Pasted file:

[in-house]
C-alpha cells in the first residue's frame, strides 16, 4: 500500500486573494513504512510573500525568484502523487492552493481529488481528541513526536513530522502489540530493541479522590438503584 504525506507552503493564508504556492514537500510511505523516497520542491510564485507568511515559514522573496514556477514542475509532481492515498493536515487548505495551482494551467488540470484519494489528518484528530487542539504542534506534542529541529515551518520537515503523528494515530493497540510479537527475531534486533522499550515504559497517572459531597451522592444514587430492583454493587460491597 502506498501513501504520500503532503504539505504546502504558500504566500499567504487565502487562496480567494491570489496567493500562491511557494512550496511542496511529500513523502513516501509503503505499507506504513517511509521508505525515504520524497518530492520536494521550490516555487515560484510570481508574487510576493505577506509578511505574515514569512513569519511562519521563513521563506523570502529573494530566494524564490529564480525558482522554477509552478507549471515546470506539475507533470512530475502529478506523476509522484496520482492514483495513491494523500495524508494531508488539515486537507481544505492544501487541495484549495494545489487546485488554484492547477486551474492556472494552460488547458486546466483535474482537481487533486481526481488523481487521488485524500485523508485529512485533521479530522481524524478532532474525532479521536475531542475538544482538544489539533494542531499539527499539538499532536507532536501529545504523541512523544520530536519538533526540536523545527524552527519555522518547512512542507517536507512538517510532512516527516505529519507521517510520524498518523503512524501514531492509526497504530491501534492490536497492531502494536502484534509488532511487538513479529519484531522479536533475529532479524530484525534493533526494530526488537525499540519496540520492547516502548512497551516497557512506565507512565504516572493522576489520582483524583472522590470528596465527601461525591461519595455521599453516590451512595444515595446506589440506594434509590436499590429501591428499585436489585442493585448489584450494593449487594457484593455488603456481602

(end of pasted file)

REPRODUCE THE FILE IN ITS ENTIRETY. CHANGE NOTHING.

[in-house]
C-alpha cells in the first residue's frame, strides 16, 4: 500500500486573494513504512510573500525568484502523487492552493481529488481528541513526536513530522502489540530493541479522590438503584 504525506507552503493564508504556492514537500510511505523516497520542491510564485507568511515559514522573496514556477514542475509532481492515498493536515487548505495551482494551467488540470484519494489528518484528530487542539504542534506534542529541529515551518520537515503523528494515530493497540510479537527475531534486533522499550515504559497517572459531597451522592444514587430492583454493587460491597 502506498501513501504520500503532503504539505504546502504558500504566500499567504487565502487562496480567494491570489496567493500562491511557494512550496511542496511529500513523502513516501509503503505499507506504513517511509521508505525515504520524497518530492520536494521550490516555487515560484510570481508574487510576493505577506509578511505574515514569512513569519511562519521563513521563506523570502529573494530566494524564490529564480525558482522554477509552478507549471515546470506539475507533470512530475502529478506523476509522484496520482492514483495513491494523500495524508494531508488539515486537507481544505492544501487541495484549495494545489487546485488554484492547477486551474492556472494552460488547458486546466483535474482537481487533486481526481488523481487521488485524500485523508485529512485533521479530522481524524478532532474525532479521536475531542475538544482538544489539533494542531499539527499539538499532536507532536501529545504523541512523544520530536519538533526540536523545527524552527519555522518547512512542507517536507512538517510532512516527516505529519507521517510520524498518523503512524501514531492509526497504530491501534492490536497492531502494536502484534509488532511487538513479529519484531522479536533475529532479524530484525534493533526494530526488537525499540519496540520492547516502548512497551516497557512506565507512565504516572493522576489520582483524583472522590470528596465527601461525591461519595455521599453516590451512595444515595446506589440506594434509590436499590429501591428499585436489585442493585448489584450494593449487594457484593455488603456481602